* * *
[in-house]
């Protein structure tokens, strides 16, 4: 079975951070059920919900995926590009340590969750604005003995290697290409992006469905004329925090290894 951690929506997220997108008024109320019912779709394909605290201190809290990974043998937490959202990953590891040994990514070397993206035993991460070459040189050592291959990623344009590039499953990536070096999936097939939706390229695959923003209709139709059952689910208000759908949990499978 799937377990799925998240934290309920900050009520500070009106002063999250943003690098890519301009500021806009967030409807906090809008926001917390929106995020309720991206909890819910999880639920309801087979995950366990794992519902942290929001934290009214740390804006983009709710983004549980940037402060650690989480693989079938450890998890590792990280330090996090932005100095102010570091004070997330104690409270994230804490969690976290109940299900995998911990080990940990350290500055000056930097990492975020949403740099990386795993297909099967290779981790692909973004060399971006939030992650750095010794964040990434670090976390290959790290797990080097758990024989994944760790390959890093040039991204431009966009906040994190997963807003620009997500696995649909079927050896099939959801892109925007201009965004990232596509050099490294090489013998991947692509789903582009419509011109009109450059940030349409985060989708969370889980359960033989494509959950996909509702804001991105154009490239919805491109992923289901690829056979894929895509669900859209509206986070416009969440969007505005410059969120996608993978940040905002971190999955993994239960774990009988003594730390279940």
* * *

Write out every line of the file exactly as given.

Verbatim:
[in-house]
């Protein structure tokens, strides 16, 4: 079975951070059920919900995926590009340590969750604005003995290697290409992006469905004329925090290894 951690929506997220997108008024109320019912779709394909605290201190809290990974043998937490959202990953590891040994990514070397993206035993991460070459040189050592291959990623344009590039499953990536070096999936097939939706390229695959923003209709139709059952689910208000759908949990499978 799937377990799925998240934290309920900050009520500070009106002063999250943003690098890519301009500021806009967030409807906090809008926001917390929106995020309720991206909890819910999880639920309801087979995950366990794992519902942290929001934290009214740390804006983009709710983004549980940037402060650690989480693989079938450890998890590792990280330090996090932005100095102010570091004070997330104690409270994230804490969690976290109940299900995998911990080990940990350290500055000056930097990492975020949403740099990386795993297909099967290779981790692909973004060399971006939030992650750095010794964040990434670090976390290959790290797990080097758990024989994944760790390959890093040039991204431009966009906040994190997963807003620009997500696995649909079927050896099939959801892109925007201009965004990232596509050099490294090489013998991947692509789903582009419509011109009109450059940030349409985060989708969370889980359960033989494509959950996909509702804001991105154009490239919805491109992923289901690829056979894929895509669900859209509206986070416009969440969007505005410059969120996608993978940040905002971190999955993994239960774990009988003594730390279940």